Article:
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F. Ferraz was born in Braga, Portugal and went to the University of Minho, where she studied Biomedical Engineering, and obtained her master degree in 2015. In 2016 she enrolled in the Doctoral Program in Biomedical Engineering, in the branch of medical informatics. Her master thesis and is theme of study in the Ph.D. are related to dyscalculia and its diagnosis and therapeutics. She is also a researcher in the Algoritmi Center of University of Minho, where she is developing software to Bosch in the line of industry 4.0. Her current interest regard Dyscalculia and Learning Disabilities, Neurology, Pediatrics, Psychiatrics, Medical Image, Internet of Things, Artificial Intelligence, Intelligent Systems, Data Mining, Knowledge Representation and Reasoning Systems, Computer Engineering, Software Engineering, Computer Science, Information Systems, and Information Technology.

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H. Vicente was born in S. Martinho do Porto, Portugal and went to the University of Lisbon, where he studied Chemistry and obtained his degrees in 1988. He joined the University of Évora in 1989 and received his Ph.D. in Chemistry in 2005. He is now Auxiliary Professor at the Department of Chemistry at the University of Évora. He is a researcher at the Évora Chemistry Center and his current interests include Water Quality Control, Lakes and Reservoirs Management, Data Mining, Knowledge Discovery from Databases, Knowledge Representation and Reasoning Systems, Evolutionary Intelligence and Intelligent Information Systems.

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A. D. Costa, Ph.D., is an Assistant Professor at Department of Informatics, University of Minho, Portugal, where he develops teaching and research activities in the fields of Computer Networks and Computer Communications since 1992. As a researcher, he currently integrates the Computer Communications and Networks (CCN) research group, at Centro Algoritmi, School of Engineering, University of Minho. He graduated in Systems and Informatics Engineering in 1992, obtained a M.Sc. Degree in Informatics in 1998 and a Ph.D. Degree in Computer Science in 2006 at the same university. He participated in several research projects, supervised M.Sc. and Ph.D. students, and co-authored more than thirty peer reviewed papers in Routing Protocols, Network Services, Quality of Service, P2P, IoT and Network Management. His current research interests are in Mobile AdHoc Networks, Disruptive Delay Tolerant Networks, Named Data Networks, Indoor Positioning, Internet of Things and Future Internet.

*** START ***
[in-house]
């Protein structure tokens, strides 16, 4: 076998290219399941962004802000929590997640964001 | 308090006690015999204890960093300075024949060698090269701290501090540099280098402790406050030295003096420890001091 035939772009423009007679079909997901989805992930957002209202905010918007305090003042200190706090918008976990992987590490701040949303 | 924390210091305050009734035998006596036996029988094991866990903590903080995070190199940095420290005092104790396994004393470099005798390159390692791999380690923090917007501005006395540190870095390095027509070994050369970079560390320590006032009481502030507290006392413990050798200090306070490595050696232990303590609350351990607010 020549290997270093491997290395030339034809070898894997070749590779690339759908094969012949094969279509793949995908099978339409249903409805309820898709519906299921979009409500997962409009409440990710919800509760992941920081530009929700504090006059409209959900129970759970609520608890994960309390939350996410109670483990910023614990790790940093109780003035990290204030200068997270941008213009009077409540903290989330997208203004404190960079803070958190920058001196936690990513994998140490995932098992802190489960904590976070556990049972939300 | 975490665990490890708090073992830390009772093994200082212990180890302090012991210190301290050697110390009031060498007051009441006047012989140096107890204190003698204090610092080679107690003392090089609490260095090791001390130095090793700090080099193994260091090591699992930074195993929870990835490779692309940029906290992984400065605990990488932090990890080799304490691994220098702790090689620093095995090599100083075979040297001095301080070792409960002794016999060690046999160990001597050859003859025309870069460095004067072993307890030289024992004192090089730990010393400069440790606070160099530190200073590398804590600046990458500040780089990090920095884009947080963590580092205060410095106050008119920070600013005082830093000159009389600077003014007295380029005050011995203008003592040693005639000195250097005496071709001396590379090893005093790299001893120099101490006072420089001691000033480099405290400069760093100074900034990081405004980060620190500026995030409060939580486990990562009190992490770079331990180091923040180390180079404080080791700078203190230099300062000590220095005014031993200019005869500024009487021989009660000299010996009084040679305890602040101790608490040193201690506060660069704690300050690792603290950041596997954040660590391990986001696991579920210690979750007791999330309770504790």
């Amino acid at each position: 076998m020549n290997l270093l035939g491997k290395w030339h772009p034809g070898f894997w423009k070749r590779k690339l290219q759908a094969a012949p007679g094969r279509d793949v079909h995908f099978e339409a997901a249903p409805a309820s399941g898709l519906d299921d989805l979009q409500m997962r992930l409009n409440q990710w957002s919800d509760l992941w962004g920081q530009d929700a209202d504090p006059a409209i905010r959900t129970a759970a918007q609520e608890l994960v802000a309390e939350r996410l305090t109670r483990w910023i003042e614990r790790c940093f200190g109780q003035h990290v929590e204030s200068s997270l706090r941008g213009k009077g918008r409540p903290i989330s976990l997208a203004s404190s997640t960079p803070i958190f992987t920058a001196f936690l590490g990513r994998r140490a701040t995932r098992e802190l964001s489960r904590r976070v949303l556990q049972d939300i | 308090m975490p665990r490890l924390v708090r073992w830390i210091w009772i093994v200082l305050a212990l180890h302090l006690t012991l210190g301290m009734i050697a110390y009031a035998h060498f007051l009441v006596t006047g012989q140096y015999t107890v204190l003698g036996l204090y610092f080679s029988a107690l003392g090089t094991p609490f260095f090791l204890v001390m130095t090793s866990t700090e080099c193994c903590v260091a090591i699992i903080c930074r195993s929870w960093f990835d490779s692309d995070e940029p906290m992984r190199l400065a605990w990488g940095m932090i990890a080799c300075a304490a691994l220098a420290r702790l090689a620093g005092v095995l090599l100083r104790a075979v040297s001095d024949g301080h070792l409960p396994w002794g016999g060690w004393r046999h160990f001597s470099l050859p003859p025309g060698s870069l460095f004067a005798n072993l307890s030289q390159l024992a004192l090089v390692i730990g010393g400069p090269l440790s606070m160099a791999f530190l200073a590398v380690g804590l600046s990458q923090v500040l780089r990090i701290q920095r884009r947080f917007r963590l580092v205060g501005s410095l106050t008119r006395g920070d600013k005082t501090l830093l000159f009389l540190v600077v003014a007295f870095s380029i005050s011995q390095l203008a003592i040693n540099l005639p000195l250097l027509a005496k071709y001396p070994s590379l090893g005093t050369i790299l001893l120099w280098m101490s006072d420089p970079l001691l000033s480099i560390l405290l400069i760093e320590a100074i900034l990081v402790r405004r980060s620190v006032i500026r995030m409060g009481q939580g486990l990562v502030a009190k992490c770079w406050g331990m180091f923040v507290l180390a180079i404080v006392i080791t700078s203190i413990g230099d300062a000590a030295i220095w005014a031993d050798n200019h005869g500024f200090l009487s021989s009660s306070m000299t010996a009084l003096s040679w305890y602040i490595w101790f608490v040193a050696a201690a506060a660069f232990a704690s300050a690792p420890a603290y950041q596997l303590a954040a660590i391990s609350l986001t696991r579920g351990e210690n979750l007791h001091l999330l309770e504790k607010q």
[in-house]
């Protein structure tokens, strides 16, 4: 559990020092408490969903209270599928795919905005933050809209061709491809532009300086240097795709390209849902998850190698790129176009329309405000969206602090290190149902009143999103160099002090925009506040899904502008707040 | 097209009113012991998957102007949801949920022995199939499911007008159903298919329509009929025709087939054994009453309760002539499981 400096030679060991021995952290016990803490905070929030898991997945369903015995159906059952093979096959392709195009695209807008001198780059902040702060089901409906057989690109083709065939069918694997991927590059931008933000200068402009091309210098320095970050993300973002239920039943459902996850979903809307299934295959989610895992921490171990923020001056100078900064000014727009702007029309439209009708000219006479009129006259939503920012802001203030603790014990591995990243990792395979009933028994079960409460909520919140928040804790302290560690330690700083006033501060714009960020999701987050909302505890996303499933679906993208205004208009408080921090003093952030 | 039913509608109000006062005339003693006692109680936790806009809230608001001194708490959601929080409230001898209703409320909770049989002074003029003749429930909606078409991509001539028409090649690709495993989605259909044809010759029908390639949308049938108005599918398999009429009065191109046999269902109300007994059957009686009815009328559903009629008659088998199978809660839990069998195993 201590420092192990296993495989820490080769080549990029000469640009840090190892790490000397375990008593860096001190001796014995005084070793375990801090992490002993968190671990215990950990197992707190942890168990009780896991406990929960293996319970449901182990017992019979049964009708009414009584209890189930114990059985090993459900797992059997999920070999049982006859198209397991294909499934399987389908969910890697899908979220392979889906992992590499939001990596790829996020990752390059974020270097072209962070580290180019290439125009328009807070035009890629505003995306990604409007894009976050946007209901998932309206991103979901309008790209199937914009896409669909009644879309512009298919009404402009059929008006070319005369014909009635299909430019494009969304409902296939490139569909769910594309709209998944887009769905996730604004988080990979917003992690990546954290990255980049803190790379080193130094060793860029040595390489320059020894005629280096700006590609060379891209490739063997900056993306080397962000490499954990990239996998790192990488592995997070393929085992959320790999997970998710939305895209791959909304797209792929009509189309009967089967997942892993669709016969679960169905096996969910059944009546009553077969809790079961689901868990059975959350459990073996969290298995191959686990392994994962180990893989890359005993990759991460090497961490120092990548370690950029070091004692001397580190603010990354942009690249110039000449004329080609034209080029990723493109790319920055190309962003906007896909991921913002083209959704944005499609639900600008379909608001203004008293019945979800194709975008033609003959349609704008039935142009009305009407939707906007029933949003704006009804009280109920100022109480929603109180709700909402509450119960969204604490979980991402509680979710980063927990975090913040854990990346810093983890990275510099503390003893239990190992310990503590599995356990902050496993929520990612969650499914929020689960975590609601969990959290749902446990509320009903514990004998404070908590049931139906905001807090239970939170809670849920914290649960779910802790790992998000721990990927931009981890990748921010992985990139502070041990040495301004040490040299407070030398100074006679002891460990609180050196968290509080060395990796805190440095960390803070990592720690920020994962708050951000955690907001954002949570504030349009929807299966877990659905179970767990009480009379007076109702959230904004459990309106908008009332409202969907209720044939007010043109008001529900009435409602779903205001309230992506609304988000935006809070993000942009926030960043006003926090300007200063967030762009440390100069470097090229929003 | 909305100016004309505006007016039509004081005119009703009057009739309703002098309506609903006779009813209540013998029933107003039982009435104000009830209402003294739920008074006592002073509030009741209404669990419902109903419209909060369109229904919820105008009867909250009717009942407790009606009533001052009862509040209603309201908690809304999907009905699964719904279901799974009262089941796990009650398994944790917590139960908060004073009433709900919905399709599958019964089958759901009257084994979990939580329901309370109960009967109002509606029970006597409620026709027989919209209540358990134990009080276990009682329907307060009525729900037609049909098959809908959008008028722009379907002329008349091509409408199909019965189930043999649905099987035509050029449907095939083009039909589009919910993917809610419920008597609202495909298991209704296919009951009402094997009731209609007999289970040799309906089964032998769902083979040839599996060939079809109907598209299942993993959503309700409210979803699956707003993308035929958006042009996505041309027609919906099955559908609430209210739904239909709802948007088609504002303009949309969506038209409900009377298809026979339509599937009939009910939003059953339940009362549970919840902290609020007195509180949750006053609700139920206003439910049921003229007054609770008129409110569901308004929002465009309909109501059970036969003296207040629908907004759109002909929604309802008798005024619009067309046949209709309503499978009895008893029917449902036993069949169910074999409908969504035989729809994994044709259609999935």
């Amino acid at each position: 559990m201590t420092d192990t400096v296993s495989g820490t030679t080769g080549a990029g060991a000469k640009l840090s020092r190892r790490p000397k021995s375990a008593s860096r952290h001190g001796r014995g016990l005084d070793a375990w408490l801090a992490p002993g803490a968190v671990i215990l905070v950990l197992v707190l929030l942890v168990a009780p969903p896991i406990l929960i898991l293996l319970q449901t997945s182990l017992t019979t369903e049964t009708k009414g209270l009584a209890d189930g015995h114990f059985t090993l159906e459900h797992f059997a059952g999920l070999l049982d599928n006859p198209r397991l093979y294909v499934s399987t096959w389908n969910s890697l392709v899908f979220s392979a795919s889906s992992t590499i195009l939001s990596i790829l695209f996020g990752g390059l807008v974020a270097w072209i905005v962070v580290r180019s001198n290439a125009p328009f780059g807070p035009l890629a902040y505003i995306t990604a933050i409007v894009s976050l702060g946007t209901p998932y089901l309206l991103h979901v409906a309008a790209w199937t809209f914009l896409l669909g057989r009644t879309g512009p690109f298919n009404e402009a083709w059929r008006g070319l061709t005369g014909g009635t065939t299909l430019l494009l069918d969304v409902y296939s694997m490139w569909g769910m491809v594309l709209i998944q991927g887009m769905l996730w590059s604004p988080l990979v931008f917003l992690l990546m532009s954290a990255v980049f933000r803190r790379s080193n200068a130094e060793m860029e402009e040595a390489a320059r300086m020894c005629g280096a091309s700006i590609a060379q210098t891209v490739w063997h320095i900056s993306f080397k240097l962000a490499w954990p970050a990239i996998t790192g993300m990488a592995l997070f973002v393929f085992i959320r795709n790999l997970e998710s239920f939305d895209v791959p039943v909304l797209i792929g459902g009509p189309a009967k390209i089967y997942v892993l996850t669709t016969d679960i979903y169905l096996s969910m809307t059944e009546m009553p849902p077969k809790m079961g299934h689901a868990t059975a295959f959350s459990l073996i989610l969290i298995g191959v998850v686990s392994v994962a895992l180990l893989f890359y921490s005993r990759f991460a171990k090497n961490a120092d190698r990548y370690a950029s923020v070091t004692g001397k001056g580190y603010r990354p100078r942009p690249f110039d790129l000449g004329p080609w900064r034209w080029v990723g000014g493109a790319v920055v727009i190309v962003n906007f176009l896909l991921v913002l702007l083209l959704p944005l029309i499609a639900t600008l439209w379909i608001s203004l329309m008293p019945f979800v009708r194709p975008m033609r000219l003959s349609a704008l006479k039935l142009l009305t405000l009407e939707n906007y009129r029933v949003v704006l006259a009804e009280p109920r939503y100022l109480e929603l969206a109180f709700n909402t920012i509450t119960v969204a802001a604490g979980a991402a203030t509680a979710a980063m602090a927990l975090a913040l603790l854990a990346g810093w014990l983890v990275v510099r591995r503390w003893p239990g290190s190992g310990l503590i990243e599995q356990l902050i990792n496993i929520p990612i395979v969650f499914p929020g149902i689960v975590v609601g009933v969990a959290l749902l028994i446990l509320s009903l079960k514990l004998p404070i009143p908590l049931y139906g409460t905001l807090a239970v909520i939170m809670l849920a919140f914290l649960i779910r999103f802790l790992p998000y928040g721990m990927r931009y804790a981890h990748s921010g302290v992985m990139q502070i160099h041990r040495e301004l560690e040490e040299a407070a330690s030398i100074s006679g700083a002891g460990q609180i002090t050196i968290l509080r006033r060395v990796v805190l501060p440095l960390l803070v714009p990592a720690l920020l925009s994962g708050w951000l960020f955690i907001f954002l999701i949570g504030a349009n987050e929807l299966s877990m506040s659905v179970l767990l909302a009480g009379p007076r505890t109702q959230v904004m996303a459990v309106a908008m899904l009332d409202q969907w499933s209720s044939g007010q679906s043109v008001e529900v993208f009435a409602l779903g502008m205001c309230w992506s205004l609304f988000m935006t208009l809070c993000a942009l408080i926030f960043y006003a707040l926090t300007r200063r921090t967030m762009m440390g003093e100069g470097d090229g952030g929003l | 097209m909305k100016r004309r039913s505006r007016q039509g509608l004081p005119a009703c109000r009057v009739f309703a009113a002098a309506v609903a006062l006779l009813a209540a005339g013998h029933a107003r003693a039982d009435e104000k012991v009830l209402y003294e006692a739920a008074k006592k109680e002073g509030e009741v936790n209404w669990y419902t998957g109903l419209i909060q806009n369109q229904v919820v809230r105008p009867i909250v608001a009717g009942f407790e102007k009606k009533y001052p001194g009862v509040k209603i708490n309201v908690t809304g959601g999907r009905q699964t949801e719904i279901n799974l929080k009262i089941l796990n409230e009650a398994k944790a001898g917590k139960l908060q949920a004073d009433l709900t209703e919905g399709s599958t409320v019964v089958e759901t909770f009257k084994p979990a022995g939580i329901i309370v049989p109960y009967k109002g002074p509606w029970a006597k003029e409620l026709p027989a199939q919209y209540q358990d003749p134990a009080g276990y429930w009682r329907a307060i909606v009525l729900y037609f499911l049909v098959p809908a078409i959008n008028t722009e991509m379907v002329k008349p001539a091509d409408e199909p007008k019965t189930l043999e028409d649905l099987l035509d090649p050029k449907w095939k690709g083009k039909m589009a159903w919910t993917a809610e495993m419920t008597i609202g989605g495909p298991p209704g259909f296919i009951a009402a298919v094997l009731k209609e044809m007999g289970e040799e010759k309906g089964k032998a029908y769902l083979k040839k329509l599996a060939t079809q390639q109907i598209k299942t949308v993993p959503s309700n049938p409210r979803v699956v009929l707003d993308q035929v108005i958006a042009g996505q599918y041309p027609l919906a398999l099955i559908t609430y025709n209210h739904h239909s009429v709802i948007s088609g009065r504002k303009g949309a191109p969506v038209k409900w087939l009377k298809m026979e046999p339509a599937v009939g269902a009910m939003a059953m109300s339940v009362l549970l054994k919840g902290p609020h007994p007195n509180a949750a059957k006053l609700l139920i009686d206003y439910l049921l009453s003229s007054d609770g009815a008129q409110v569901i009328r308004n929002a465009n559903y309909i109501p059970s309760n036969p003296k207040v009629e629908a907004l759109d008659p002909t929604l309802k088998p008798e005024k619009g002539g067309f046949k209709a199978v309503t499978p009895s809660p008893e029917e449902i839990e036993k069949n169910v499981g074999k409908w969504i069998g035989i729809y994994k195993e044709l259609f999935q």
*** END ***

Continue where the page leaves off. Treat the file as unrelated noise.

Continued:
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J. Neves is Full Professor of Computer Science at Minho University, Portugal, since 1983. Jose Neves is the Deputy Director of the Division for Artificial Intelligence (AI). He received his Ph.D. in Computer Science from Heriot Watt University, Scotland, in 1983. His current research interests relate to the areas of Knowledge Representation and Reasoning, Evolutionary Intelligence, Machine Learning, Soft Computing, aiming to construct dynamic virtual worlds of complex symbolic entities that compete against one another in which fitness is judged by one criterion alone, intelligence, here measured in terms of a process of quantification of the quality of their knowledge, leading to the development of new procedures and other metaheuristics and their application in complex tasks of optimization and model inference in distinct areas, namely in the healthcare arena (e.g., machine learning in an intensive care unit environment).

Abstract

Keywords

1 Introduction

2 Knowledge Representation

2.1 Quantitative Knowledge

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2.2 Qualitative Knowledge

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3 Case-based Computing

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4 Methods

4.1 Participants

4.2 A Logic Programming Approach to Data Processing

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5 Results and Discussion

5.1 A Case-based Approach to Computing

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5.2 Model Validation and Performance Assessment

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6 Conclusions

References

Biographies